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1/32 Hasegawa Fw 190 A-7

by Wayne Bowman


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This is Hasagawa’s 1/32 FW190. I’m pretty much a winter modeler and have so far done exclusively 1/32 scale (I drink to much coffee to consider tackling the likes of 1/72). I manage to get out about one model per year. This was my 1999-2000 effort.

When looking for schemes for this aircraft I came across an article about German Ace Heinz Bar and was quite intrigued with this character. I was able to cobble together markings to represent his mount, an FW190A-7, as it appeared in April 1944.

The kit itself was the typical Hasagawa standard for this scale, with raised panels lines and “slightly” exaggerated rivet patterns, which led to several evenings of sanding and scribing. The fit was fair to good with the exception of the wing to fuse joint where there was a “considerable” gap, most notably at the port and starboard joints, but also to a lesser degree at the forward and aft joints. However I am now convinced that with time, patience, strip styrene and enough cyanoacrylate, even the Grand Canyon can be filled.

I used Eduard’s photetched set, which corrects the kit’s landing gear bay and provides a good representation of the cockpit. Even some elements of this needed to be corrected though. Specifically, the Eduard headrest and aft cockpit deck arrangement is not entirely correct, especially if posing the canopy open. One other inaccuracy of the kit is the lack of a lower cowl exhaust port. Unfortunately, the use of the Eduard wheel well is not conducive to opening this up without some major surgery to both plastic and brass. In the interests of not turning this into a two year project, I conveniently chose to overlook this short-coming.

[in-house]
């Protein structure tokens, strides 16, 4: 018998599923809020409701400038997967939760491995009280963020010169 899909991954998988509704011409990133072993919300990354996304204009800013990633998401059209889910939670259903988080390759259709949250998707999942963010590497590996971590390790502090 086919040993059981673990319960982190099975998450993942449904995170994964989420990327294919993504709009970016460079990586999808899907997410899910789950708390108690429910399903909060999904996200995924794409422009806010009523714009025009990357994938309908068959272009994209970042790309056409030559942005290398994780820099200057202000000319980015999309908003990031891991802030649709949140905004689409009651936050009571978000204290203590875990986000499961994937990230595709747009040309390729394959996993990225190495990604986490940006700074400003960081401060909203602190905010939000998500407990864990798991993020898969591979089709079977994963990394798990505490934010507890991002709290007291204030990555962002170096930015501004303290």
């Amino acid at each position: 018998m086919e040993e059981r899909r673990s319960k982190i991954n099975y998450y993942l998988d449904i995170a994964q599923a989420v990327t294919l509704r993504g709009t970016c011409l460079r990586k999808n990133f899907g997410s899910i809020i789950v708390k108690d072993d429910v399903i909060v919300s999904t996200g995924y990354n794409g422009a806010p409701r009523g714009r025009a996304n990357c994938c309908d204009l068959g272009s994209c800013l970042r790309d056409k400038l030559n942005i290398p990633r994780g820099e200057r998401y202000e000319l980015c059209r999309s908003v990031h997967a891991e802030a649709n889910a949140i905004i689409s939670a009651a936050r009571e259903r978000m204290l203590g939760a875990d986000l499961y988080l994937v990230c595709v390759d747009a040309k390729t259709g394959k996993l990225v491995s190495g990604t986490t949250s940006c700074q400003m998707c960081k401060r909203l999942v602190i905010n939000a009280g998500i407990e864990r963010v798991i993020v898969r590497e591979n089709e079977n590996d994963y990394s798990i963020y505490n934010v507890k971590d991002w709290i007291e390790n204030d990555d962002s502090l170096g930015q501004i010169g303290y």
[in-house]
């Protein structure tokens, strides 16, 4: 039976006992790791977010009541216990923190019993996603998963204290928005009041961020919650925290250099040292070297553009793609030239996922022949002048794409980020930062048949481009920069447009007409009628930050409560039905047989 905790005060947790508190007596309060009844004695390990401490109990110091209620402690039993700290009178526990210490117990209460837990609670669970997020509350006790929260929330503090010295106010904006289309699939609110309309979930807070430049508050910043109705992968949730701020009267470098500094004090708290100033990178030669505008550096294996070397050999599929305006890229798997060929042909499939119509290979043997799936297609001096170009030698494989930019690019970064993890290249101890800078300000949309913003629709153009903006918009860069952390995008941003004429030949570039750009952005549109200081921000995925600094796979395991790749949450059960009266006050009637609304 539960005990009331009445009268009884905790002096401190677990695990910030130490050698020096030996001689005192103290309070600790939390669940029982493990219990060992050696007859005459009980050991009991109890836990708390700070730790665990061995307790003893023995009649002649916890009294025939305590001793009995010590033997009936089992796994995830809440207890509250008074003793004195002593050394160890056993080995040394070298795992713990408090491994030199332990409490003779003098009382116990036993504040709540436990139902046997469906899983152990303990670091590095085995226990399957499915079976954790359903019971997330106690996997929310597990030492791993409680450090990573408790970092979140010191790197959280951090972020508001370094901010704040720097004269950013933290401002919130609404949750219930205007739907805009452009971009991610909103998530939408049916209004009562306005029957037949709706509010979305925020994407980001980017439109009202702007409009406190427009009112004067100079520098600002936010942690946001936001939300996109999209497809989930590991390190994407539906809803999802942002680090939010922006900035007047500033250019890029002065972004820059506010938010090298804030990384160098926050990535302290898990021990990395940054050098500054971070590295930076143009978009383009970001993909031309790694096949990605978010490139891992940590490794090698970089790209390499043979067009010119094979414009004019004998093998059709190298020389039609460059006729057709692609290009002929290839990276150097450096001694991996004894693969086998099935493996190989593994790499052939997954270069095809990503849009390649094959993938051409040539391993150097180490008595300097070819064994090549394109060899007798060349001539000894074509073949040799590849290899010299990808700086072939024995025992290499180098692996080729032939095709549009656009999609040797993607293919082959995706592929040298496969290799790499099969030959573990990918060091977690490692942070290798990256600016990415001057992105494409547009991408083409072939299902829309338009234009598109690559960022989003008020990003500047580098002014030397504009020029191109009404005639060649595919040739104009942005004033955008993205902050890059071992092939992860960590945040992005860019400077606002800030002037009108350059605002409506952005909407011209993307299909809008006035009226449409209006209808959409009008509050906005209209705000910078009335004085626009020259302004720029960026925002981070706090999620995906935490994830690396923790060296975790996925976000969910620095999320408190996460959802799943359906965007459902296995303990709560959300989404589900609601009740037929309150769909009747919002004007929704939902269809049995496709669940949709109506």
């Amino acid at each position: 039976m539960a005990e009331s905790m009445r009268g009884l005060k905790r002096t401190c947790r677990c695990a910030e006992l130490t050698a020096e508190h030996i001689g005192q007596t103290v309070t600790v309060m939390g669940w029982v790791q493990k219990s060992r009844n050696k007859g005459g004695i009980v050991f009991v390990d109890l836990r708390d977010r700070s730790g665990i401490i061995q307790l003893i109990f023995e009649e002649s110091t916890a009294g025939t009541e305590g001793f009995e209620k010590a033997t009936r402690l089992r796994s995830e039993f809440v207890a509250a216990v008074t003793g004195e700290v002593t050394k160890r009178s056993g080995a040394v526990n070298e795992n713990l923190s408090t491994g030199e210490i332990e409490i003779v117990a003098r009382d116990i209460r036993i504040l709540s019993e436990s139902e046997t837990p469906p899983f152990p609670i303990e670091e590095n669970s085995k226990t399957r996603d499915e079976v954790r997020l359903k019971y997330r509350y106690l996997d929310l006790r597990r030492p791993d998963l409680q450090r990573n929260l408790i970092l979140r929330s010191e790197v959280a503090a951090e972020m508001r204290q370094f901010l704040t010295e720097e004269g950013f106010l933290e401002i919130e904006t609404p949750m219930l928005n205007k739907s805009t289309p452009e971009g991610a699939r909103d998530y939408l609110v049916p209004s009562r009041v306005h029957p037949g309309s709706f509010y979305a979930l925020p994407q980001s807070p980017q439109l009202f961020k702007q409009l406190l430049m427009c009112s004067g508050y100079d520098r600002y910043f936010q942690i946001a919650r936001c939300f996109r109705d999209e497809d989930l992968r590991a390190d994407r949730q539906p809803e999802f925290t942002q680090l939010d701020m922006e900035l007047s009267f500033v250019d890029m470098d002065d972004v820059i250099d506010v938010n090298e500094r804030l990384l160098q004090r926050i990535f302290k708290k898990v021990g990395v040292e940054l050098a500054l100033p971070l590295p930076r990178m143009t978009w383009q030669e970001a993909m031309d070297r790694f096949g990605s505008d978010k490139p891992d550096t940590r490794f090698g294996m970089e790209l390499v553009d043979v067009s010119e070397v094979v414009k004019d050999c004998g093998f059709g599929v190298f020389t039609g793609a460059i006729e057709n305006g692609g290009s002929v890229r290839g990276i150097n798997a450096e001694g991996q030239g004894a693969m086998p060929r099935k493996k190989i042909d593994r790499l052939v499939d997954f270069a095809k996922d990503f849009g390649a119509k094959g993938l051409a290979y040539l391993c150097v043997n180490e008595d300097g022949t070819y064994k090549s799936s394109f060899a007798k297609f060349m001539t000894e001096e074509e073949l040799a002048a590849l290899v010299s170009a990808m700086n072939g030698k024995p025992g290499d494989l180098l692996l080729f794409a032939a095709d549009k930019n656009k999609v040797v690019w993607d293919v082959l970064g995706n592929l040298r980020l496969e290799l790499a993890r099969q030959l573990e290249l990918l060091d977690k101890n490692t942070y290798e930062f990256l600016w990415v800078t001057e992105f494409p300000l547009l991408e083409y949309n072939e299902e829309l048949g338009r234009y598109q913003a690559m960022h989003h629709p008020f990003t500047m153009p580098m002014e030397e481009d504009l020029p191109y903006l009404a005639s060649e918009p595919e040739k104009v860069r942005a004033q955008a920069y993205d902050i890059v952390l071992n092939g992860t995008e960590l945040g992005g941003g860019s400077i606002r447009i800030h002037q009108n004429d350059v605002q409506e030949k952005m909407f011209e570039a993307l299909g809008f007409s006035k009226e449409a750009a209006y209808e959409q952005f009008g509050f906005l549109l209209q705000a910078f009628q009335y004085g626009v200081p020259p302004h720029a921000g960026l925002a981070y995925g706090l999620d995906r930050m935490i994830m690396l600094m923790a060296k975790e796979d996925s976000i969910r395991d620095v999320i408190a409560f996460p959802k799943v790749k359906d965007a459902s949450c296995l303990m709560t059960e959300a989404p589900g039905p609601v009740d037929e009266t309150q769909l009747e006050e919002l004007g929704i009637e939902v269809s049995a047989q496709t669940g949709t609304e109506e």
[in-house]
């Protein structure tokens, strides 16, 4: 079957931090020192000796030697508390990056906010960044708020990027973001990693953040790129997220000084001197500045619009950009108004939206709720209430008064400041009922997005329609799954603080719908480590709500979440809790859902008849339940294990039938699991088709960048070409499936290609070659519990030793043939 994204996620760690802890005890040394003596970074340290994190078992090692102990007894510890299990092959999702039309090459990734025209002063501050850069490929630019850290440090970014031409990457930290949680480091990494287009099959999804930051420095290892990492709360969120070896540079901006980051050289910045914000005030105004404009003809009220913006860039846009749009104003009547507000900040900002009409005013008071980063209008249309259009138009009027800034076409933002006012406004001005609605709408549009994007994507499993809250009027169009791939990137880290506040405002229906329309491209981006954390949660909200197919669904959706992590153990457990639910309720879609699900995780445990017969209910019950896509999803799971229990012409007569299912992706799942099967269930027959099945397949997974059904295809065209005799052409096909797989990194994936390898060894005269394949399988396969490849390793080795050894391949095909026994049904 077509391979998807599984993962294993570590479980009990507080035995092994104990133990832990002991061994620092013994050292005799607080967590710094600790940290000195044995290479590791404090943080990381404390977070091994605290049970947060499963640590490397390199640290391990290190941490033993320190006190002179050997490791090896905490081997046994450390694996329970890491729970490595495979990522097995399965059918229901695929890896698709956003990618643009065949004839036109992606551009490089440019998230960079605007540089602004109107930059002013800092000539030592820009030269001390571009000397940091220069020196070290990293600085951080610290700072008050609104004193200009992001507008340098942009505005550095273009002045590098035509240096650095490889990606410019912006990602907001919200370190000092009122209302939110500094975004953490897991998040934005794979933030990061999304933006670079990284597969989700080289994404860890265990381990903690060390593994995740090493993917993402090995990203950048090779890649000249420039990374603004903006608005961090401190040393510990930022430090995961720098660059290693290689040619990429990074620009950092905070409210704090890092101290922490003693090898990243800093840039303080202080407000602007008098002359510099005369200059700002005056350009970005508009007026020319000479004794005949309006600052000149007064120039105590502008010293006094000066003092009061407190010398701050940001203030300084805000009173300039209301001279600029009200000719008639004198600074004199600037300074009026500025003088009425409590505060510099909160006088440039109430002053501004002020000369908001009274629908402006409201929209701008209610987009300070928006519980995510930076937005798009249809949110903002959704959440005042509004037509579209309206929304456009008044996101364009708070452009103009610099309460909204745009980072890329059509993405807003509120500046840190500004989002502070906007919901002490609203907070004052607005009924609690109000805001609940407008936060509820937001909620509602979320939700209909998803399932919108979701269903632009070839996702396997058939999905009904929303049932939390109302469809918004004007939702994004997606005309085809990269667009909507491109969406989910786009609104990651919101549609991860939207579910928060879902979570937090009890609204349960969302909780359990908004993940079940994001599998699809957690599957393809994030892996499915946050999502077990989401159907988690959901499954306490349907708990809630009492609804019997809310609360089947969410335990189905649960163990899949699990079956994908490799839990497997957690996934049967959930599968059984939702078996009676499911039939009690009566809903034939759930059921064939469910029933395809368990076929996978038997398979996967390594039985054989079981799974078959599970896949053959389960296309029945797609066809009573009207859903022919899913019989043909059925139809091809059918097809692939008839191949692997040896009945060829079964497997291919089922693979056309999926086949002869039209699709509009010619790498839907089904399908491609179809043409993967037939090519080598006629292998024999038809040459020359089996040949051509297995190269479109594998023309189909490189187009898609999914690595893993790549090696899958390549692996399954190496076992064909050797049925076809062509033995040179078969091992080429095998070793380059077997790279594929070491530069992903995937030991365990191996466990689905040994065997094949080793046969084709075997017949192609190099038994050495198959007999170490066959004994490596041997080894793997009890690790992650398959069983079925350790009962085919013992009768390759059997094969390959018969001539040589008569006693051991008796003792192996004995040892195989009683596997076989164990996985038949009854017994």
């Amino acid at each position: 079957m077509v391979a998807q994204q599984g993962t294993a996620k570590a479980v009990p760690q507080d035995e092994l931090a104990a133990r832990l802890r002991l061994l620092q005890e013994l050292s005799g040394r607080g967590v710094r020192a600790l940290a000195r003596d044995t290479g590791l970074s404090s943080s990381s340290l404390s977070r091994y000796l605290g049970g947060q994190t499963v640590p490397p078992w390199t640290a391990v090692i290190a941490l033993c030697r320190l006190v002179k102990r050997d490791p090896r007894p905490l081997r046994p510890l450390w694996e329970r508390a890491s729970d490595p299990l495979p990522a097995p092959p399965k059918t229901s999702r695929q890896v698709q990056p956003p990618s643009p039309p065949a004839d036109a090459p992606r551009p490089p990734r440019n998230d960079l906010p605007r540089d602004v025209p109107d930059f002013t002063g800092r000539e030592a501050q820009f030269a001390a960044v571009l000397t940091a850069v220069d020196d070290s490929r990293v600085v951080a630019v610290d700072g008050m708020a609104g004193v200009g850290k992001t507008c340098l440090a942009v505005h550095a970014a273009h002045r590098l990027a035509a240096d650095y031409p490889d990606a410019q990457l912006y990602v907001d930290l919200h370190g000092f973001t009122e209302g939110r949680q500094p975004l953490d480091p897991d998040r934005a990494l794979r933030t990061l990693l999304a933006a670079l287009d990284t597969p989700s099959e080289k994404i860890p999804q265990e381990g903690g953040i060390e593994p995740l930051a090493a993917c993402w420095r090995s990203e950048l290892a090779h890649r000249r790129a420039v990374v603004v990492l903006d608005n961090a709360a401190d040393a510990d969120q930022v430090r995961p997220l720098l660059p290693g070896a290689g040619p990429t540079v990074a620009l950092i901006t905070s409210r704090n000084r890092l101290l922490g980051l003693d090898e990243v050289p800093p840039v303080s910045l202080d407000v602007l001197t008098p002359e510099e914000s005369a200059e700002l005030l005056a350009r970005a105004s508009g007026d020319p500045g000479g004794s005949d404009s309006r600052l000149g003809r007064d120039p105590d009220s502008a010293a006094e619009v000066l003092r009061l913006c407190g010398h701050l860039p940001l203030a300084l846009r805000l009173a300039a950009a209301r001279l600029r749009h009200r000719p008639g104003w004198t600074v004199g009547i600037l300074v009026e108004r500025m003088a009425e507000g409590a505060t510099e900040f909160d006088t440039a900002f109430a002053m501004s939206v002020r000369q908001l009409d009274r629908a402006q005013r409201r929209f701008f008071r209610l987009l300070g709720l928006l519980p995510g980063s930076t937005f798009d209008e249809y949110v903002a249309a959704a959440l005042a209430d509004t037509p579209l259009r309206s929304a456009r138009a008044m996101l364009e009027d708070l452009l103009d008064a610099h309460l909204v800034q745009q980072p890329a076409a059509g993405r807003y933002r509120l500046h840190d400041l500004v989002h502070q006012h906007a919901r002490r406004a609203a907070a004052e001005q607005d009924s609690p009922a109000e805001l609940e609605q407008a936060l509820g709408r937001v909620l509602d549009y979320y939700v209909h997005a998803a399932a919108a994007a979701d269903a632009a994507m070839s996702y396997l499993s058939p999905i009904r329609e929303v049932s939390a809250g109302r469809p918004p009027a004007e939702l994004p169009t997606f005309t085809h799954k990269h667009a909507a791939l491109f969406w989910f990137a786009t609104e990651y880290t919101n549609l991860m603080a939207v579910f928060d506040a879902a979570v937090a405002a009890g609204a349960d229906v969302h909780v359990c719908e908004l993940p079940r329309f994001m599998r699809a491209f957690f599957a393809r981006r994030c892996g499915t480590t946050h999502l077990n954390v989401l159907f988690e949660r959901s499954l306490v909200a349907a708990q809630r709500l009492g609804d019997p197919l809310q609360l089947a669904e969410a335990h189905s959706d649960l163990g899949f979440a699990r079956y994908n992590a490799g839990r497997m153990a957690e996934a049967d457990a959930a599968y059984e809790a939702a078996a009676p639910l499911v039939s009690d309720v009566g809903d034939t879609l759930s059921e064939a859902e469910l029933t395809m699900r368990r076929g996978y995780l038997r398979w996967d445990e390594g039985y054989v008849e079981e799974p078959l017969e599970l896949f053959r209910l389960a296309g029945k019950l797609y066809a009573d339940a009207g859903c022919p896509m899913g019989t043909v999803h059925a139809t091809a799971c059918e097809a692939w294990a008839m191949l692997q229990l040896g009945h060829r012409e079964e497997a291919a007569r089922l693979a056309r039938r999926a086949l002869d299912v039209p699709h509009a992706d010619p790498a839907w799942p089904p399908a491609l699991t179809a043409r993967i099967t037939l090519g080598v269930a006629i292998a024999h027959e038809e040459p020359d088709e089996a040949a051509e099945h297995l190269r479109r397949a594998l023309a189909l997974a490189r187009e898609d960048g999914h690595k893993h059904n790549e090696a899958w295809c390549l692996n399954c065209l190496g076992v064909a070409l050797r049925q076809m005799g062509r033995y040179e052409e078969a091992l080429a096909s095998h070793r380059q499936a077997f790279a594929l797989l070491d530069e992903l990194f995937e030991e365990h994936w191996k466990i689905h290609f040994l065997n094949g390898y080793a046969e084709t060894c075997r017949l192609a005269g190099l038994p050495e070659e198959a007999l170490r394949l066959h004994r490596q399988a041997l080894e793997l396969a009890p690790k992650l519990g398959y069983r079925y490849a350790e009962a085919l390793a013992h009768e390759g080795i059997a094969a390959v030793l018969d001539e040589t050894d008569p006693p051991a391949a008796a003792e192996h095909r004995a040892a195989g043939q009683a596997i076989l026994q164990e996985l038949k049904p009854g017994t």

I did a little scratch building in the engine compartment, the inner faces of the engine and gun bay doors, the gun bay itself, and many other miscellaneous components.

Overall I quite enjoyed this project, admittedly having been compelled as much by my desire to have a completed 190 on my shelf, as by my appreciation of the pilot who’s machine I was portraying. Great thanks must also go to our cat Fred who spent countless hours on my lap, closely supervising all aspects of this project.


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Photos and text © by Wayne Bowman

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